Now Willow runs to different cupboards, bringing out toys and books she wants to show me. Last night she made play pancakes and I acted out the part of a repair man who was going to have to come and see about her fridge. Often problems are solved only when her unicorn with the magic horn has intervened, putting all the efforts of helpless mechanics and tradesfolk to one side. And then Willow will lean in close to the screen to tickle me, or wait until I have been lulled into a false sense of security to boo me. And finally she will give me a hug through the screen, this beloved little girl of mine whom I miss with such hugeness, who has been given back to me by Skype. These days of the week aren’t called Tuesdays and more; instead I think of them as Willowsdays.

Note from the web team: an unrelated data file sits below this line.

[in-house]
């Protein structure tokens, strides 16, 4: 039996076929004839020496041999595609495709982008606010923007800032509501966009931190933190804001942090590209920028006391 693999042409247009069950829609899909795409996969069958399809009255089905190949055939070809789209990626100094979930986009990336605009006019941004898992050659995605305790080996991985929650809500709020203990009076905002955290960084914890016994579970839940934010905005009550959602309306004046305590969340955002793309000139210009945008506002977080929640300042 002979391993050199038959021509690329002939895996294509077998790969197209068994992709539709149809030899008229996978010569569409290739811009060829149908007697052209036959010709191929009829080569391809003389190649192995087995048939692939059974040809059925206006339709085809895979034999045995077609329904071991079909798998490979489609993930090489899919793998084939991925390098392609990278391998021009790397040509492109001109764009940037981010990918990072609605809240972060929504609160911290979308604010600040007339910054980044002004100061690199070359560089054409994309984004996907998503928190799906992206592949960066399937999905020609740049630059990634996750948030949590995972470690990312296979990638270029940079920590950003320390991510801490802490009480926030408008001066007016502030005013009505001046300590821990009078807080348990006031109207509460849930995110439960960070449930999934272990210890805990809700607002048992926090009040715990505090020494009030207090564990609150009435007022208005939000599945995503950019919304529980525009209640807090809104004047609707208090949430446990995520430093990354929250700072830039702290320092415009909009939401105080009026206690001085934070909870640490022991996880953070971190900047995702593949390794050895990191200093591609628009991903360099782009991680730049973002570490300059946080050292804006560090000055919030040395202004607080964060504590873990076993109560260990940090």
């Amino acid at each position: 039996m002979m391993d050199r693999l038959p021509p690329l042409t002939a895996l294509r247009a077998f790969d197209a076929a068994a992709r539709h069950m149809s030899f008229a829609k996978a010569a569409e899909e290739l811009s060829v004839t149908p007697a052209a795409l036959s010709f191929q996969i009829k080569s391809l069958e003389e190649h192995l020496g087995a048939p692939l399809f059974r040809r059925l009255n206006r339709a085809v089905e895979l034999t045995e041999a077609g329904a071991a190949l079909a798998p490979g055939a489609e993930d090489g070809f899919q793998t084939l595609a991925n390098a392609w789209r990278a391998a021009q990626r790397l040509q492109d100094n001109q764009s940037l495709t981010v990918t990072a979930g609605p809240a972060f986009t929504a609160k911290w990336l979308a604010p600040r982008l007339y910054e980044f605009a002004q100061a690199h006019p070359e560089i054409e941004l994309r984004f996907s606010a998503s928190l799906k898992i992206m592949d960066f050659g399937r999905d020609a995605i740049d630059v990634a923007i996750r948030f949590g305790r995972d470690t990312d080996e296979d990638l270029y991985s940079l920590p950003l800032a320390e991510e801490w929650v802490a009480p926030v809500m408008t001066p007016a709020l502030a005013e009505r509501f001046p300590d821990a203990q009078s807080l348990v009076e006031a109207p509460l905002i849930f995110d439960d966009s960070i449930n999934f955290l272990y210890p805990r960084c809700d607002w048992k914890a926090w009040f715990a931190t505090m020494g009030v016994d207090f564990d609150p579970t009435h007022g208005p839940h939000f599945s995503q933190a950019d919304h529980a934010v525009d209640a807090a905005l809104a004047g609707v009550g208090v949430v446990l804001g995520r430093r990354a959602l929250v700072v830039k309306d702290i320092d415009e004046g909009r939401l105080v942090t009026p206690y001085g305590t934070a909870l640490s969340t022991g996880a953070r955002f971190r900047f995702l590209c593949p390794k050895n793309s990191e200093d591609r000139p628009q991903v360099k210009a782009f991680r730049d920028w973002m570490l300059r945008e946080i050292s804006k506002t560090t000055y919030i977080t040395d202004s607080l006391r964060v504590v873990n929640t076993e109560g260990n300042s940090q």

I wrote a piece a couple of weeks ago concerning my newest novel ‘The Well of the North Wind’. But I’m aware that I didn’t include anything from it, and this time I want to do so. The strange thing is that the novel started out as a short story, and for a long time nothing more than that first part – the short story – was put onto paper. It was only when I was back in Arctic Norway, working on an entirely different piece of writing, that Fian’s story came back into my head and I realised it was not finished. The conditions in Arctic Norway were perfect. I was staying in a college where I knew nobody, but there were students all around me. I had absolute silence for much of the day; quite a lonely silence that was only broken now and again by the howling of husky dogs outside. There was still almost a metre of snow around the college that April, and often the temperature must have fallen to below minus twenty. But it’s not nearly as miserable a cold as I know here in northern Scotland through the winter: here the cold is damp and biting – in the north of Norway it’s crisp and clear and diamond sharp. Even though it was into spring, on occasion the students would come and tell me the Northern Lights were showing and we would go out and watch them rising and falling, like the spirits of long dead horses. So it was here that the remainder of the novel was written in just four weeks. Stories work best for me like that: they pour out of the pen without undue self-consciousness on my part. The more aware I am of the process and even of the story the more I get in the way. The story wants to be written: it must have nothing getting in the way of reaching the page and coming alive at last.